Speaking Softly and Carrying a Big Green Stick: Yellen, Treasury & The Power of Soft Diplomacy

As Janet Yellen is expected to pass confirmation as the next Treasury secretary, her plans for climate change represent a new approach for an inter-governmental solution to address climate change. Her support for a carbon tax has been well documented after her Fed chairmanship and is part of a comprehensive economic strategy to address the climate crisis. Beyond the dynamics of carbon pricing, Treasury has a number of tools which they can deploy on markets in the next four years.

Regardless of her credentials as perhaps the most qualified nominee for Treasury secretary in living memory, she will face an uphill battle. Given that climate change is an inter-generational problem, she will want her policies to last beyond President Biden’s term.

Free Market Approach for Long-Lasting Climate Policy:

To pay for the Biden administration’s expansive $1.9 trillion recovery plan, Yellen has an opportunity to fund green projects with a unique set of solutions. Green bonds are an obvious tool that can meet the needs of both climate activists and more conservative non-interventionalists who want Treasury to remain concerned with its traditional mandates.

Yellen will have markets on her side thanks to historically low interest rates set by the Fed. If she can implement the right policies now, she can jump start the green recovery set forth by the Biden Administration.

Three Dynamics for a Successful Green Bond Programme:
  1. Issue Green Bonds at Minimal Basis Points Higher than 10, 20, or 30 year bonds. The search for a safe asset has plagued institutional investors and governments for the past three years as global negative yields offer zero or negative returns on invested capital. A green bond yielding ~1.3% or marginal above the 10-year note would bring in an unprecedented amount of institutional capital.
  2. Exempt Interest Income on Green Bonds In the fight for bipartisan support and longevity of the programme, federal income tax exemption on the interest payments of the bonds would receive support from Republicans and further increase interest from institutional buyers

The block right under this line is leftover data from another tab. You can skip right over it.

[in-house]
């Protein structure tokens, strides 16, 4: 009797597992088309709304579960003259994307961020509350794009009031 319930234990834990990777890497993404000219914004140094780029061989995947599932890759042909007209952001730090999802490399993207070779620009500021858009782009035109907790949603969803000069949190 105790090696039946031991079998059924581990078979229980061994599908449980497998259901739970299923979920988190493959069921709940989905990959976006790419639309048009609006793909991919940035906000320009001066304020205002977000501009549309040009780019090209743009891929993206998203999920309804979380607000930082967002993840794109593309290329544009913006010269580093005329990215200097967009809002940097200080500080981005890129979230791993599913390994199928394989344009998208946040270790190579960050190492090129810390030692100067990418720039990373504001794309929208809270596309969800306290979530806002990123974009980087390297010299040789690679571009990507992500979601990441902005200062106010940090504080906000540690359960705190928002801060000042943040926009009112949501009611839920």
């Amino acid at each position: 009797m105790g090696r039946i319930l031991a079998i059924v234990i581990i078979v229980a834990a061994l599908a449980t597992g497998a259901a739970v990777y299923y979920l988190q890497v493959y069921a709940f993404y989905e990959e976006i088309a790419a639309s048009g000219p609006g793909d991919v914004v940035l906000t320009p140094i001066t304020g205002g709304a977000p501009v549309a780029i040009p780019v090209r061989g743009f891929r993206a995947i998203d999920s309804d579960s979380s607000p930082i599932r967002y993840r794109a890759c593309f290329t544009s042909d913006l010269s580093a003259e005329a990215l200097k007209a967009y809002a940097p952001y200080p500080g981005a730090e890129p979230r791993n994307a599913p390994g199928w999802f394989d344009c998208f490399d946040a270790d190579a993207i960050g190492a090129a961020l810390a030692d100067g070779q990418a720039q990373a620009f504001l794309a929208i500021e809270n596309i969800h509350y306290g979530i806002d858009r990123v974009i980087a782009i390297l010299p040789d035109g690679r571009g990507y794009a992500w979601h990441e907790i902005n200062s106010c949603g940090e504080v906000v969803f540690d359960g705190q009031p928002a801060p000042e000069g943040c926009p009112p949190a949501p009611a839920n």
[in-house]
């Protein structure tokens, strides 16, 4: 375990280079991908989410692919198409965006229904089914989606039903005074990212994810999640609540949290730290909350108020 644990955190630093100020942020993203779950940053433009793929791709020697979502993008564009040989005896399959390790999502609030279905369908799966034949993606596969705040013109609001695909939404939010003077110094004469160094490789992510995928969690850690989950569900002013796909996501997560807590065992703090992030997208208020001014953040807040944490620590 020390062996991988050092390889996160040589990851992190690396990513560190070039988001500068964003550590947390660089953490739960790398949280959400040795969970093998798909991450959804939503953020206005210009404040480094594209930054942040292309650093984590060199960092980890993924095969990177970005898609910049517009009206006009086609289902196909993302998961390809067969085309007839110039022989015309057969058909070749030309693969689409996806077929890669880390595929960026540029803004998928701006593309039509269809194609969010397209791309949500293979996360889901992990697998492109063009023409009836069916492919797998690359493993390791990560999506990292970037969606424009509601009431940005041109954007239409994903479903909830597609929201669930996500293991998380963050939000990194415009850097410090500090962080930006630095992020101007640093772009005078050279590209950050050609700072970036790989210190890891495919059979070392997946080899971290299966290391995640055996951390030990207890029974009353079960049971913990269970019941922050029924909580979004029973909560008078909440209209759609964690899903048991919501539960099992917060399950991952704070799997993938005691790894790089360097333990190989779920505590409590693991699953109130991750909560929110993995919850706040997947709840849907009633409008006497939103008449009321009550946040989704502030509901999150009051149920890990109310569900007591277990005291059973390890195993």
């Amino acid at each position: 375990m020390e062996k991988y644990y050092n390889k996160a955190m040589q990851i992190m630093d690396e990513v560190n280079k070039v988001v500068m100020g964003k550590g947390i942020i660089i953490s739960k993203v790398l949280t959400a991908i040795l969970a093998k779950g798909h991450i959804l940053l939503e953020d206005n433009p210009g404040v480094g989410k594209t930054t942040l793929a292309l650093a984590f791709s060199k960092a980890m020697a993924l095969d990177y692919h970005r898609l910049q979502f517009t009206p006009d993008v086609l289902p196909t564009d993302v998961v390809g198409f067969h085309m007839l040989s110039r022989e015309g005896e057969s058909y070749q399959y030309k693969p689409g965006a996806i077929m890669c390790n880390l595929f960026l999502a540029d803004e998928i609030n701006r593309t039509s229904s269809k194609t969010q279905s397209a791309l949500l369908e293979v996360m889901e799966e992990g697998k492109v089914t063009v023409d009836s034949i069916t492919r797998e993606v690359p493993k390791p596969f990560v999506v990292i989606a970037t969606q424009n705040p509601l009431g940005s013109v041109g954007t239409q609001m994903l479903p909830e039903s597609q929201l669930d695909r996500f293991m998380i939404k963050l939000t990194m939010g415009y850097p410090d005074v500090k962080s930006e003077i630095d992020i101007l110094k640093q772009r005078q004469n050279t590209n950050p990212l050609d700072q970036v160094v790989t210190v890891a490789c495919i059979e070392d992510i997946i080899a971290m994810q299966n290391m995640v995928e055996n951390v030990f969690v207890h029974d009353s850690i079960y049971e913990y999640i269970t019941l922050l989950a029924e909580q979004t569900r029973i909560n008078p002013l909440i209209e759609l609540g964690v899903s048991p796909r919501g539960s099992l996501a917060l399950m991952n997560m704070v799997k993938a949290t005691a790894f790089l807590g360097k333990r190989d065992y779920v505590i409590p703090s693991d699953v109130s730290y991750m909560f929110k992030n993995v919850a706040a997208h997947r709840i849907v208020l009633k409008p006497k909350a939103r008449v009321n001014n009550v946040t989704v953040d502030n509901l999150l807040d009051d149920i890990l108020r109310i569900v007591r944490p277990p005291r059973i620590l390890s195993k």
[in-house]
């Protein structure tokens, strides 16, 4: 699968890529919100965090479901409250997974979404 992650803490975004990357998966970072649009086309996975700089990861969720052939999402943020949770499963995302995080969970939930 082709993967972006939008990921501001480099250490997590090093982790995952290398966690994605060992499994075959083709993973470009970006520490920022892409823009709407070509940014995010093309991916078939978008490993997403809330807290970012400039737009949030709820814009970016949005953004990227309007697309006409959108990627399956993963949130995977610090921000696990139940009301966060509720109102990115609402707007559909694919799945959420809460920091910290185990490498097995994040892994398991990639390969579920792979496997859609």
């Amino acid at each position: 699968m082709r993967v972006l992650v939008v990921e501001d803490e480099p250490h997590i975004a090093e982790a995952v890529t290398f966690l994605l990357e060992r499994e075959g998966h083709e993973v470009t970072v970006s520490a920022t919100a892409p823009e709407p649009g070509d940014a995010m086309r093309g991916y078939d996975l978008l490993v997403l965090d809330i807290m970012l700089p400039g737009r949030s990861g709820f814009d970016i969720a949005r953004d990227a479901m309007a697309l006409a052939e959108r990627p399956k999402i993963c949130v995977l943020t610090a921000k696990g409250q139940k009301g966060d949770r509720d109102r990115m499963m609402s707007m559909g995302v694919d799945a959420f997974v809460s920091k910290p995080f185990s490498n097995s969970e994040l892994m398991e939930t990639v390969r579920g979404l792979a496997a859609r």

3. Prioritization of Green Bills Over T-Bills in coordination with Fed Asset Purchase Programmes If 2020 taught us anything about monetary policy, it’s that the mandate of the Fed can be expanded in times of crisis. This is most evident by the Fed’s purchase of junk bonds during COVID.Once green bonds have been issued en masse, Treasury and the Fed could coordinate asset purchases and prioritize green bond purchases. If the Fed wanted to implement quantitative easing, a prioritization for green bond purchases during FOMC asset purchase would not only serve as an adequate tool for monetary policy, it would further increase demand and long-term security for green bonds.

While many across the aisle may voice strongly worded opposition to Treasury and the Fed meddling in climate change, there is more than enough precedent  for these minimal measures to transpire. At the end of the day, these are minimal measures that have little effect on industry, satisfy and even promote conservative and free-market ideology, and have significant impact on a crucial first step in fighting climate change. If Yellen wants to implement long-lasting climate change policies, she only has to speak with the softest of suggestions to have even greater impact than wielding a big stick.